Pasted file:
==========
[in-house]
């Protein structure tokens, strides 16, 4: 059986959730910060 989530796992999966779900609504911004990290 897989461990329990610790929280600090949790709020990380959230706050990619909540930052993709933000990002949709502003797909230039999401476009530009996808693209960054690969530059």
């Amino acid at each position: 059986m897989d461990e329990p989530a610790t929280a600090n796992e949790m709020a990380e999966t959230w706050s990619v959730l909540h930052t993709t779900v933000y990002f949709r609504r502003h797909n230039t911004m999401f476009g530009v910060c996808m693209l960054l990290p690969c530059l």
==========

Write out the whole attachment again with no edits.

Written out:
[in-house]
């Protein structure tokens, strides 16, 4: 059986959730910060 989530796992999966779900609504911004990290 897989461990329990610790929280600090949790709020990380959230706050990619909540930052993709933000990002949709502003797909230039999401476009530009996808693209960054690969530059």
């Amino acid at each position: 059986m897989d461990e329990p989530a610790t929280a600090n796992e949790m709020a990380e999966t959230w706050s990619v959730l909540h930052t993709t779900v933000y990002f949709r609504r502003h797909n230039t911004m999401f476009g530009v910060c996808m693209l960054l990290p690969c530059l």